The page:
Learn and Study, Explain Management As a Control System!

Planning, organizing, staffing, coordinating, directing and controlling are various! Steps in a management process. All the steps prior to a control are necessary but are not necessarily self-assuring the results unless it is followed by a strong control mechanism. The management experts have viewed these steps as Management Control System. They postulate the hypothesis that unless a control is exercised on the process, the goals will not be achieved. They advocate a system of effective control to ensure the achievement of the business objectives. Also learn,Management as, What? As an Art…As a Process!Explain Management As a Control System!

A definition of control is the process through which managers assure that actual activities conform to the planned activities, leading to the achievement of the stated common goals. The control process measures a progress towards those goals and enables the manager to detect the deviations from the original plan in time to take corrective actions before it is too late. Robert J Mockler defines and points out the essential elements of the control process.

The management is a systematic effort to set the performance standards in line with the performance objectives, to design the information feedback systems, to compare the actual performance with these predetermined standards, to identify the deviations from the standards, to measure its significance and to take corrective actions in case of significant deviations. This systematic effort is undertaken through the management control system.

The control system is essential to meet the environmental changes discussed earlier, to meet the complexity of today s business, to correct the mistakes made by the people, and to effectively monitor the delegation process. A reliable and effective control system has the following features.

Early Warning Mechanism:

This is a mechanism for predicting the possibility of achieving the goals and the standards before it is too late and allowing the manager to take corrective actions.

Performance Standard:

The performance standard must be measurable and acceptable to all the organization. The system should have meaningful standards relating to the work areas, responsibility, and managerial functions and so on. For example, the management would have standards relating to the business performance, such as production, sales, inventory, quality, etc. The operational management would have standards relating to the shift production, rejections, downtime, utilization of resources, sale in a typical market segment and so. On. The chain of standards, when achieved, will ensure an achievement of the goals of the organization.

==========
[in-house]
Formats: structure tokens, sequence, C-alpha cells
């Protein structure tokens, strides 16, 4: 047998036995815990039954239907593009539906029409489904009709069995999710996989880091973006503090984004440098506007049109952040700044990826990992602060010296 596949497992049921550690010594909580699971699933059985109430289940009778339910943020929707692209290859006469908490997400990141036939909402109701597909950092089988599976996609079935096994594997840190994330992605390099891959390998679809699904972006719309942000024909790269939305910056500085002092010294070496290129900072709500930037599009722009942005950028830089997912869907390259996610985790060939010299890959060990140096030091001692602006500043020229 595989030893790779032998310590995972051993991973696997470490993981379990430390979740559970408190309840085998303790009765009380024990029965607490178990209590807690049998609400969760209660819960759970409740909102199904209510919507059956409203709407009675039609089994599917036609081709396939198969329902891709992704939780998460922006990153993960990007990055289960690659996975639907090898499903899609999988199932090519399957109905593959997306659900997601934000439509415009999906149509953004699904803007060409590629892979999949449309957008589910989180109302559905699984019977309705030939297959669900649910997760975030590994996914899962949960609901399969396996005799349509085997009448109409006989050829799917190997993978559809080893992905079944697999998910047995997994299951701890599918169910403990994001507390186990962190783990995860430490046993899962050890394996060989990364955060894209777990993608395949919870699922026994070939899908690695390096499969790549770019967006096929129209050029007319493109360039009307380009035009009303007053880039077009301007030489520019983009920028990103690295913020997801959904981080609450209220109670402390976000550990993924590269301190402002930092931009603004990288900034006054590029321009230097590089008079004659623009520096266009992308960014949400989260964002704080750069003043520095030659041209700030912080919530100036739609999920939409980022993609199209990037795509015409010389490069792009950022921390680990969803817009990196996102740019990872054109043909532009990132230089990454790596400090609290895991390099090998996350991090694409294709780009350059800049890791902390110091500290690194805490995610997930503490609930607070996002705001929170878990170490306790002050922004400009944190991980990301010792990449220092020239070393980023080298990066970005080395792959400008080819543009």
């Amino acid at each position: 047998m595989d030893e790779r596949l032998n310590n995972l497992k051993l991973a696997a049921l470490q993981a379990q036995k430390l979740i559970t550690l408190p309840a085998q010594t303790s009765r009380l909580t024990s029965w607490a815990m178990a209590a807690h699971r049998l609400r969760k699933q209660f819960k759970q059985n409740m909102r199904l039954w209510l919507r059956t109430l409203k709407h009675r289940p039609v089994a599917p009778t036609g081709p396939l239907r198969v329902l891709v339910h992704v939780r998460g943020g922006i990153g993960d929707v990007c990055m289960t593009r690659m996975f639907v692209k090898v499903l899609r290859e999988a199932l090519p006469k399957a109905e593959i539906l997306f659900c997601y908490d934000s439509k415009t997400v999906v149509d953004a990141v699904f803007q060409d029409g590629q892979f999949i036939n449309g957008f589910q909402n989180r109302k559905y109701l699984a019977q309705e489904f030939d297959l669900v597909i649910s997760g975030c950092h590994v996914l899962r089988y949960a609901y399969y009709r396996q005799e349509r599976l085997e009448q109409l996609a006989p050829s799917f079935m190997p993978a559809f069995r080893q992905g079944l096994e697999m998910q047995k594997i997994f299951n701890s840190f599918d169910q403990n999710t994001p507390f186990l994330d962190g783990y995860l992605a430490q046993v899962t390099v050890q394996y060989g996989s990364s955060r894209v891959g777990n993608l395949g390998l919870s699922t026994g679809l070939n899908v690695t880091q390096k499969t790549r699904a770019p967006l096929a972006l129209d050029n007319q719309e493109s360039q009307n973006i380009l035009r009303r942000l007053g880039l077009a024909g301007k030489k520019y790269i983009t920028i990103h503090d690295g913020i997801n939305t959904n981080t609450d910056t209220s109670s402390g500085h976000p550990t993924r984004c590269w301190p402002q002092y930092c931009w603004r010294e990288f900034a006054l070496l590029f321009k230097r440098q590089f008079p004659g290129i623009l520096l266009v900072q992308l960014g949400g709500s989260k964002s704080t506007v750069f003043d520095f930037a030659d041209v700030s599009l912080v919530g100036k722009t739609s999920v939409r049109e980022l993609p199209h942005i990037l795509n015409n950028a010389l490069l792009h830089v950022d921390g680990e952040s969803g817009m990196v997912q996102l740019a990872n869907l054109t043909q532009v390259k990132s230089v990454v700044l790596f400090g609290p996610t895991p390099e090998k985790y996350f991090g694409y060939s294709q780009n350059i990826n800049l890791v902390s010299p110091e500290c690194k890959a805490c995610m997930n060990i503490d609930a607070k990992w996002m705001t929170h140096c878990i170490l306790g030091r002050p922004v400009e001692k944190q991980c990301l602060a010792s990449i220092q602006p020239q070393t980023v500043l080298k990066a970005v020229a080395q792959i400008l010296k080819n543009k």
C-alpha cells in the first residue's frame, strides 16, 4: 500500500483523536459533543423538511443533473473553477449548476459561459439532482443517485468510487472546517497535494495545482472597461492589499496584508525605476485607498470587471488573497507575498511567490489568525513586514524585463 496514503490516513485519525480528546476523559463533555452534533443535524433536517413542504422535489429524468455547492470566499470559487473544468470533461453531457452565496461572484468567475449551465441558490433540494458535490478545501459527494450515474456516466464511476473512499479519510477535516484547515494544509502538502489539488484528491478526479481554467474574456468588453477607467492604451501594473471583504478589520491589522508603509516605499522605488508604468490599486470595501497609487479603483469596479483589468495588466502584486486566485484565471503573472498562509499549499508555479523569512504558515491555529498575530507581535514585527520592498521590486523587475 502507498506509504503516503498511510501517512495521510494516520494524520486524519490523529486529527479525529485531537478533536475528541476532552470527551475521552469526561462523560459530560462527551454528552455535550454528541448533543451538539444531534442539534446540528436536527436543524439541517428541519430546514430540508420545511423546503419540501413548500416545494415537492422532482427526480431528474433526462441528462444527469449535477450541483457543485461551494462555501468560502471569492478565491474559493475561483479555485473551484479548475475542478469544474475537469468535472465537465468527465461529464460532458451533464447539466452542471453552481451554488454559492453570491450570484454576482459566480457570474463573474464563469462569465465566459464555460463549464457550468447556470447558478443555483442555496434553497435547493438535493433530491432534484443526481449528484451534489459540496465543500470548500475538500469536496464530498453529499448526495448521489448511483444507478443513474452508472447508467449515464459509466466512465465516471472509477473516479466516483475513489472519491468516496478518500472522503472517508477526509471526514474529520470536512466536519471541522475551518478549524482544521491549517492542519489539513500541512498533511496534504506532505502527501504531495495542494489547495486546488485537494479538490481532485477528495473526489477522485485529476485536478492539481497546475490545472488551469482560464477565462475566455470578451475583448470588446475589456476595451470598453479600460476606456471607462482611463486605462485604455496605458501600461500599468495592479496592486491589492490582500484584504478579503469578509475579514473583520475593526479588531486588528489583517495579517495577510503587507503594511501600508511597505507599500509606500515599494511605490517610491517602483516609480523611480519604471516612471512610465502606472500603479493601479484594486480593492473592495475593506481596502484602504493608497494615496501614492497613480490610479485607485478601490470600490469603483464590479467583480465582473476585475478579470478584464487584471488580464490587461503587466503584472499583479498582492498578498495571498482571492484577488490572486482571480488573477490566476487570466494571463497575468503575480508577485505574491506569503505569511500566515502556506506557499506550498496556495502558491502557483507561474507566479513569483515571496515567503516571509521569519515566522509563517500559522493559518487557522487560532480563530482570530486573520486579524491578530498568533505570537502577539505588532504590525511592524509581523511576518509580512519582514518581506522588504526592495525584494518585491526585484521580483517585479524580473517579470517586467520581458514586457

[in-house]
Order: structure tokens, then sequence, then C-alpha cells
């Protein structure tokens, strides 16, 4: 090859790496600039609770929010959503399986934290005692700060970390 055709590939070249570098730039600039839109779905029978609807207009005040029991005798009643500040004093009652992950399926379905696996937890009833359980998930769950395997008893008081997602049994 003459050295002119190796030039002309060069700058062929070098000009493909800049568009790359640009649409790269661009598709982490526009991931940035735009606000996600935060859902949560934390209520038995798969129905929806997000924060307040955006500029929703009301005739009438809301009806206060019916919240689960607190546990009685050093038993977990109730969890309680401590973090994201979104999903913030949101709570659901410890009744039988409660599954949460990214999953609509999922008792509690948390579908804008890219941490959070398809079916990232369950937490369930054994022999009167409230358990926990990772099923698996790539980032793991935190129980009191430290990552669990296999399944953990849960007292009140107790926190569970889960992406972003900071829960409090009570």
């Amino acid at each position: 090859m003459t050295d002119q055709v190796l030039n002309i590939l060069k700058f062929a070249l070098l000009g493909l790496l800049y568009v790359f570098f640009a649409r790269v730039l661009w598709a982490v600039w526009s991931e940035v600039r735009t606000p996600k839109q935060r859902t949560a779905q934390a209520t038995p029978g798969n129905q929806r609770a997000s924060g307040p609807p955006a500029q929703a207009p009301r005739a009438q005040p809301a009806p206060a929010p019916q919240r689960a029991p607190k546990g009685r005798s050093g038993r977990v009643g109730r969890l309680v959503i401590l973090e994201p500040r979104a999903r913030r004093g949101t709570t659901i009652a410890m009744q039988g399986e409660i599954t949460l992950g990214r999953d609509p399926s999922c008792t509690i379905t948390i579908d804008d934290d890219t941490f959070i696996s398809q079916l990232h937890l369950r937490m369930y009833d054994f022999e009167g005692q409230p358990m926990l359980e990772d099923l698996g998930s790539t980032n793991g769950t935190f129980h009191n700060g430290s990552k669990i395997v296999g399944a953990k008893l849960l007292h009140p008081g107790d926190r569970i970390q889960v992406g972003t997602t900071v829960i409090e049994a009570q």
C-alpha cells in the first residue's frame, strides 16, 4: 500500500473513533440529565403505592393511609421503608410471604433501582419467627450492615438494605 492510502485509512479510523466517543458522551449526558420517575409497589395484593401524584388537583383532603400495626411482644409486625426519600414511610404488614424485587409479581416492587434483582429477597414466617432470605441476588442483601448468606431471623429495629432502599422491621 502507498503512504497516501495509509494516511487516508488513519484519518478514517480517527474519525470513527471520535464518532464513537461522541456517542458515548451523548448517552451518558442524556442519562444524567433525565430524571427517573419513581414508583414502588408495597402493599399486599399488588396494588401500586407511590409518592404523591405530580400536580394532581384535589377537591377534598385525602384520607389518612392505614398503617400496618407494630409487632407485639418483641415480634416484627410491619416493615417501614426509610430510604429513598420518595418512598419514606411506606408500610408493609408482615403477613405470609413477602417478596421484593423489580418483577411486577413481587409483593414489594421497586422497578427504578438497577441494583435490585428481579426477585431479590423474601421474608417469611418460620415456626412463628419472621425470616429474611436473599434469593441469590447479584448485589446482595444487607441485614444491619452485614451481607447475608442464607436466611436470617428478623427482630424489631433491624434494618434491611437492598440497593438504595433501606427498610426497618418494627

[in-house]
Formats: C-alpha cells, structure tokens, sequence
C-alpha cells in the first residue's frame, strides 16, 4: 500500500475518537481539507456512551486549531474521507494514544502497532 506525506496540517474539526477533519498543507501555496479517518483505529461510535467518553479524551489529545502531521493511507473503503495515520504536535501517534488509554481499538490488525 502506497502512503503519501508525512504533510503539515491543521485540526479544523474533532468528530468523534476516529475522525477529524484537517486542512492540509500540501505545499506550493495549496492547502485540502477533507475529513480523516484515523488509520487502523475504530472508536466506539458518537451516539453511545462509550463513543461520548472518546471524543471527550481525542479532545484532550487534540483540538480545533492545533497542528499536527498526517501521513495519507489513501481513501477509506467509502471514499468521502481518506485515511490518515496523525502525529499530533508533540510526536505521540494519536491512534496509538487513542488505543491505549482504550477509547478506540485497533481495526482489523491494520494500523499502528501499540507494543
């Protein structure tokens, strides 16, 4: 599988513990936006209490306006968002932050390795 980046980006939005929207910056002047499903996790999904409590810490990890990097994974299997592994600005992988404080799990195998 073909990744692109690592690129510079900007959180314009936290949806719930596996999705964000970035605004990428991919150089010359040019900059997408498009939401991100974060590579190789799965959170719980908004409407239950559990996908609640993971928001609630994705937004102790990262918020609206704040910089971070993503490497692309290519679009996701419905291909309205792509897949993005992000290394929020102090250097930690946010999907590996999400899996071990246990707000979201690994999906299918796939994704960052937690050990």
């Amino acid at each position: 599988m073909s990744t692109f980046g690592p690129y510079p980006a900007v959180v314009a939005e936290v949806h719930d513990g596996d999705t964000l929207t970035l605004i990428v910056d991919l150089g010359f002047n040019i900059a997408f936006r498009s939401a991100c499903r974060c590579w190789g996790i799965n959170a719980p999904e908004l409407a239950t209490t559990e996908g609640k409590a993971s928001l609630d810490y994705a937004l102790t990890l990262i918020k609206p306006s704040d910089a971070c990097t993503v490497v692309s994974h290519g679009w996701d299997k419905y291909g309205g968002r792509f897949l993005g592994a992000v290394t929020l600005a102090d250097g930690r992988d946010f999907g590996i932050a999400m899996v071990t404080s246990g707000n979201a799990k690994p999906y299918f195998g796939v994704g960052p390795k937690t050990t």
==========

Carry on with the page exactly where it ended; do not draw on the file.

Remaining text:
Strategic Controls:

In every business there are strategic areas of control knows the critical success factors. The system should recognize them and have controls instituted on them.


The control system would be effective; it continuously monitors the performance and sends the information to the control center for action. It should not only highlight the progress but also the deviations.

Accurate and Timely:

The feedback should be accurate in terms of results and should be communicated in time for corrective action.


The system should be realistic so that the cost of control is far less than the benefits. The standers are realistic and are believed as achievable. Sufficient incentive and rewards are to be provided to motivate the people.

The Information Flow:

The system should have the information flow aligned with the organization structure and the decision makers should ensure that the right people get the right information for action and decision making.

Exception Principle:

The system should selectively approve some significant deviations from the performance standards on the principle of management by exception.

A standard is control system has a set of objectives, standards to measure, a feedback mechanism and an action center as elements of the system. They need to be properly evolved and instituted in the organization with due recognition to the internal and the external environment. The system as a whole should be flexible to change with ease so that the impact of changed environment is handled effectively.


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